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Small poster issued to US troops to discourage socializing with Germans received by a US soldier

Object | Accession Number: 2013.442.8

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    Overview

    Brief Narrative
    Don't Fraternize Mauthausen handbill received by 24 year old Captain James (Jim) Kirkebo while serving in the US Army, 11th Armored Division, in Germany in May 1945. The US Army issued poster uses an image of piled rows of inmate corpses discovered at Mauthausen concentration camp to remind soldiers not to fraternize with German civilians. The camp was liberated by Kirkebo's Division, the 11th Armored, on May 6, 1945. Kirkebo, age 19, enlisted in the US Army in September 1940. In August 1942, 2nd Lieutenant Kirkebo became commanding officer of C Company, 21st Armored Infantry Battalion, 11th Armored Division, Third Army. In December 1944, Kirkebo's unit landed in Normandy, and defended Bastogne during the Battle of the Bulge. The 11th Armored spearheaded the Allied advance into Germany and pushed through to Austria. Kirkebo received a battlefield promotion to captain on February 1, 1945. On May 5 and 6, soldiers from the 11th Armored liberated Gusen and Mauthausen concentration camps. At Mauthausen, they discovered over 19,000 starving inmates. The unit was tasked with caring for the inmates and improving camp conditions. On May 7, 1945, Germany surrendered. Kirkebo was on occupational duty until October when he returned to the US. Kirkebo was awarded a Silver Star and 3 Bronze Stars for his heroism and leadership in action.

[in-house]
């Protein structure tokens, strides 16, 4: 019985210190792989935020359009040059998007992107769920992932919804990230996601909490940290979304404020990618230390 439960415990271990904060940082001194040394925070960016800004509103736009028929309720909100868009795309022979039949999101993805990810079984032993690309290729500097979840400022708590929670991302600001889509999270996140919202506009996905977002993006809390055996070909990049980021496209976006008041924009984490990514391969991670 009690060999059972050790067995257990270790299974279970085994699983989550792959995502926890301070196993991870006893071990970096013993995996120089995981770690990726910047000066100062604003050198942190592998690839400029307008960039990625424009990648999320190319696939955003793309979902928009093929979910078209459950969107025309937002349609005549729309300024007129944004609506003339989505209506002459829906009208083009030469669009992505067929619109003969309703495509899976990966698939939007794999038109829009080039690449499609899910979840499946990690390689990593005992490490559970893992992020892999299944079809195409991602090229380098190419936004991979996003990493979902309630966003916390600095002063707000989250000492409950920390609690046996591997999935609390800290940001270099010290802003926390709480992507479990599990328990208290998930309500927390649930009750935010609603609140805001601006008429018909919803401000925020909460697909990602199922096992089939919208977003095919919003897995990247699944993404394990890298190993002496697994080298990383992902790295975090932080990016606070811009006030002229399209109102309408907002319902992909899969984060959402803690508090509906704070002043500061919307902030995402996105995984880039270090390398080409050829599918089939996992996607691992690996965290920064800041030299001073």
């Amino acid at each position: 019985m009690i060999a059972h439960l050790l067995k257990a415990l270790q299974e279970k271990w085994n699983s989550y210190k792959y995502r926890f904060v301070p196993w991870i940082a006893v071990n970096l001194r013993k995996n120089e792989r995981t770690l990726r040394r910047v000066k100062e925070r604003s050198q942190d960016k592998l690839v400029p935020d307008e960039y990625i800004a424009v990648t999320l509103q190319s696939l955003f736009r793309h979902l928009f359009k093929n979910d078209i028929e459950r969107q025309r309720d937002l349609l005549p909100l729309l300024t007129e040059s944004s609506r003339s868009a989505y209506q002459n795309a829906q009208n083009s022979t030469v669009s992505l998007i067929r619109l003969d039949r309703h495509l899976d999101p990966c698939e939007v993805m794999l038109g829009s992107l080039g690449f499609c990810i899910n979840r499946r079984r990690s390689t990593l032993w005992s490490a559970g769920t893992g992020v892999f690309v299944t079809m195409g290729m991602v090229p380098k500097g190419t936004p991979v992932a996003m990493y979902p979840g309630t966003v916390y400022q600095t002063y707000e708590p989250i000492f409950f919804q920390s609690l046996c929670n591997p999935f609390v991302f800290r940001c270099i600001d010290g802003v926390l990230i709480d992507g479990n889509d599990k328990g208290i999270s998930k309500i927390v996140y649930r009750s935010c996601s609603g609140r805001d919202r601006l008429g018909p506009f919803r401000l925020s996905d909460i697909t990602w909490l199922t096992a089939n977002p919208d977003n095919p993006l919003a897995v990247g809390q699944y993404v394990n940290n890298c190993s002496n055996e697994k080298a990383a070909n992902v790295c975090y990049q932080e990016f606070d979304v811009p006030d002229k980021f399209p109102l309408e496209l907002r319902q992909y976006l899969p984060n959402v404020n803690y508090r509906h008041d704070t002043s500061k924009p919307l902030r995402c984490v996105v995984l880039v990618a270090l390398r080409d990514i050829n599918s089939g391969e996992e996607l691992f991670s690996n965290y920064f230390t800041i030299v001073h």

Artwork Title
    Don't Fraternize
    Date
    creation:  1945 May
    received:  1945 May 08-1945 June 09
    Geography
    depiction: Mauthausen (Concentration Camp); Mauthausen (Austria)
    Credit Line
    United States Holocaust Memorial Museum Collection, Gift of the Estate of James Edward Kirkebo
    Markings
    front top, white ink : DONT FRATERNIZE
    front bottom, white ink : MAUTHAUSEN
    bottom right corner, white ink : PHOTO P R O / I & E OFFICE / 1 1 ∆
    Contributor
    Subject: James E. Kirkebo
    Producer: United States Army, 11th Armored Division Headquarters, Information and Education Office
    Biography
    James (Jim) Edward Kirkebo was born on April 22, 1921, in Tacoma, Washington. He was the second of three children born to Gerhard and Irene Kirkebo. His parents were both born in Norway and immigrated to the United States in the early 1900s. Gerhard was a building contractor. In spring 1939, James graduated from high school and took a job as a shipping clerk.